Matching speech pattern in mice, humans offers clues about origin of stuttering

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Stuttering has mystified researchers for centuries, but a new mouse model that mimics speech patterns of humans who stutter has provided researchers with more insight on the disorder.

In a study published Thursday in the journal Current Biology, researchers at Washington University found that mice engineered to possess a genetic mutation linked with stuttering in humans had a specific speech pattern. When analyzing humans for that same pattern, researchers observed a correlation.

"Speech is obviously a unique human capacity, but the patterns of speech are built out of a lot of building blocks that are much simpler," senior study author Tim Holy, an associate neurosciences professor at Washington University, said in a news release. "You have to be able to control the timing of your breath, and the fine muscles in your tongue and mouth. You have to be able to initiate movement. Those kinds of things may be shared all the way from mice to people."

Study authors contrived an algorithm to examine the length of pauses in the spontaneous vocalizations in 3- to 8-day-old mouse pups. Young mice make these sounds constantly but at high pitches undetectable to the human ear.

Researchers found the mice with the stuttering-linked genetic mutation took longer pauses than those without that genetic difference. When applying their algorithm to people, some of who stuttered and some who didn’t, they found the algorithm matched the speech patterns of the stutterers. Study authors also found that the mice with the genetic mutation uttered syllables more consistently than those without the mutation— a pattern that matched the human group.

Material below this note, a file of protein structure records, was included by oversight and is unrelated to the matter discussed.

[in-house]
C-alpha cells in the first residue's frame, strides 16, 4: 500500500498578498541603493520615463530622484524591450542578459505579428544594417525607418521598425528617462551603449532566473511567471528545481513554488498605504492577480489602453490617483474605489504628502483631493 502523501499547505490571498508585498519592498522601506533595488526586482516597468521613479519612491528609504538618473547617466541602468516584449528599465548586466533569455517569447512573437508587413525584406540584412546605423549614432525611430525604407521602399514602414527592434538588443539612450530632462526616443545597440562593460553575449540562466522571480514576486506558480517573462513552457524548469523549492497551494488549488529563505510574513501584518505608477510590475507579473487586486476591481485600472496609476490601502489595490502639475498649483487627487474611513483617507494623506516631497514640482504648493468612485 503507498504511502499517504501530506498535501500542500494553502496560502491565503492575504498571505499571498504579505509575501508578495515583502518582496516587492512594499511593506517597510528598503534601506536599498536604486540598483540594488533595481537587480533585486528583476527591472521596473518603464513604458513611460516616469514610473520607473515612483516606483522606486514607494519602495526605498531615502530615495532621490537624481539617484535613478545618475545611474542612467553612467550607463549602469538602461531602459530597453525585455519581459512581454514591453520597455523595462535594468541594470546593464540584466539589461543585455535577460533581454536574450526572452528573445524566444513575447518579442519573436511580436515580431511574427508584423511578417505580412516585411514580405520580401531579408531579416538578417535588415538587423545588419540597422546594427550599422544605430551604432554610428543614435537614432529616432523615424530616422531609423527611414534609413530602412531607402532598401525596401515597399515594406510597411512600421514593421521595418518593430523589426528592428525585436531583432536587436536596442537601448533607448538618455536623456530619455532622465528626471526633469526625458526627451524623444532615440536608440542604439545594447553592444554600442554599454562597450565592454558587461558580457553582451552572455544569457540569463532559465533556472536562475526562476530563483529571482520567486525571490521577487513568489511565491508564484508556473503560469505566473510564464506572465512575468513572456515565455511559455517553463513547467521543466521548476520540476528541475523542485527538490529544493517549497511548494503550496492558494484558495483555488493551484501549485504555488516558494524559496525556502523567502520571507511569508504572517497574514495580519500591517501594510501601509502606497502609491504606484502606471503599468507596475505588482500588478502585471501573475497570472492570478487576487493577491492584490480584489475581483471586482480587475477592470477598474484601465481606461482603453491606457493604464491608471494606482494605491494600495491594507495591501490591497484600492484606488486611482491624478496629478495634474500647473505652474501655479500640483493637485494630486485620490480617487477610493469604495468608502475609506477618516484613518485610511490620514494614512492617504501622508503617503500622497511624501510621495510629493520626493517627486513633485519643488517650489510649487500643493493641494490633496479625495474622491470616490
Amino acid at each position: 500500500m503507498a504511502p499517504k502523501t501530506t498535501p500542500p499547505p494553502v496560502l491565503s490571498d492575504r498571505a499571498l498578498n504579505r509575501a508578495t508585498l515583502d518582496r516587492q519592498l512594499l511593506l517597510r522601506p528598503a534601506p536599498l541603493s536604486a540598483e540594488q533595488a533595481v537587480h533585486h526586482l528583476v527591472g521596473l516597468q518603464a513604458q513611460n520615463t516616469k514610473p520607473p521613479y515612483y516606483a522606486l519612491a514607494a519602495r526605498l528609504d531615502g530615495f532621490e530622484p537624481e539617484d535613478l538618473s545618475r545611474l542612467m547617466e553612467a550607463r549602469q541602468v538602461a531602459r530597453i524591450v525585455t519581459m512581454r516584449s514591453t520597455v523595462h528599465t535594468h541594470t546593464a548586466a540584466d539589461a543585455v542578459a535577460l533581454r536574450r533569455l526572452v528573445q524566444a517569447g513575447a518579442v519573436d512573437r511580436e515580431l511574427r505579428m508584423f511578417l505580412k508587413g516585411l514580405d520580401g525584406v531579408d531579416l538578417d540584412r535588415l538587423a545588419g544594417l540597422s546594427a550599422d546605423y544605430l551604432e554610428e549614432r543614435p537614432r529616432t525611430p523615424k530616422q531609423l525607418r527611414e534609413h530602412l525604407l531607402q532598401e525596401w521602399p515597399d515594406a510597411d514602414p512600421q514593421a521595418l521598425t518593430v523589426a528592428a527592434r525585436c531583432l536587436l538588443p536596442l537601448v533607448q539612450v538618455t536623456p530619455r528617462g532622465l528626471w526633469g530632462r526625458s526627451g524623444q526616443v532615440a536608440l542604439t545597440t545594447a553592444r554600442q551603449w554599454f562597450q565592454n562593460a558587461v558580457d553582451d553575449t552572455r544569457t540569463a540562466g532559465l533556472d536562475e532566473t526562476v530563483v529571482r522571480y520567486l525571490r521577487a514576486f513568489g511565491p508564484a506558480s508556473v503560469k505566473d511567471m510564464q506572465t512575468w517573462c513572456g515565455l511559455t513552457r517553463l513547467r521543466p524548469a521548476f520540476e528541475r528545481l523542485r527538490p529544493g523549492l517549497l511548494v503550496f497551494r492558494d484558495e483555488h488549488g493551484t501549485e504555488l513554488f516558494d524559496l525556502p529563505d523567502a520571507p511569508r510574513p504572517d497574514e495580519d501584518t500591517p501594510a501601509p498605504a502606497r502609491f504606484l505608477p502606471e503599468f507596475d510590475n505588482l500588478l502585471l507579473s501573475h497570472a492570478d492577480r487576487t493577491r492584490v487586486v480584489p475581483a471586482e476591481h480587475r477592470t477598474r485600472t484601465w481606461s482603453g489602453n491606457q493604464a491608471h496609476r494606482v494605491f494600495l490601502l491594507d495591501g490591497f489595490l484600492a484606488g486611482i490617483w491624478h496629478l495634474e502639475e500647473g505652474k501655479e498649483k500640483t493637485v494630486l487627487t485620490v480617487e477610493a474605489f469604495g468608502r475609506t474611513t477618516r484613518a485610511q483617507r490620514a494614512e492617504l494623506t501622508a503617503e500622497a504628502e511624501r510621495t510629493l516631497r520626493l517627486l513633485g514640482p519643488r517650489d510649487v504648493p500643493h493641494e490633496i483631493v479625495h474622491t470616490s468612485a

"We found abnormalities that mimic some features of human stuttering," Terra Barnes, a senior scientist in Holy’s lab, said in the release.

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When researchers studied the genetically altered mice for other differences that could be attributed to stuttering— like abnormalities in balance, strength, coordination, movement initiation, spatial learning, memory and sociability— they didn’t find any links with the speech disorder. That mice with and without the genetic mutation were the same biologically and behaviorally except for their speech differences matches the characteristics of humans with and without the mutation, researchers noted.

"One of the things we find scientifically interesting about stuttering is that it is so precisely limited to speech," Holy said. "It's a very clean defect in an incredibly complex task."

Although researchers aren’t sure how the gene plays a role in speech, it’s involved in the pathway that degrades molecules inside the cell.

"It's kind of crazy that this gene that's involved in digesting the garbage in your cells is somehow linked to something so specific as stuttering," Holy said in the release. "It could be that the protein has many functions and this mutation affects only one of them. Or the mutation could very mildly compromise the function of the protein, but there's a set of cells in the brain that is exquisitely sensitive, and if you ever so slightly compromise the function in those cells you get the observable behavioral deficit."

Next, researchers are using their mouse model to further explore the disorder.

"We're coming up with lots of studies we can do to figure this out," Barnes said.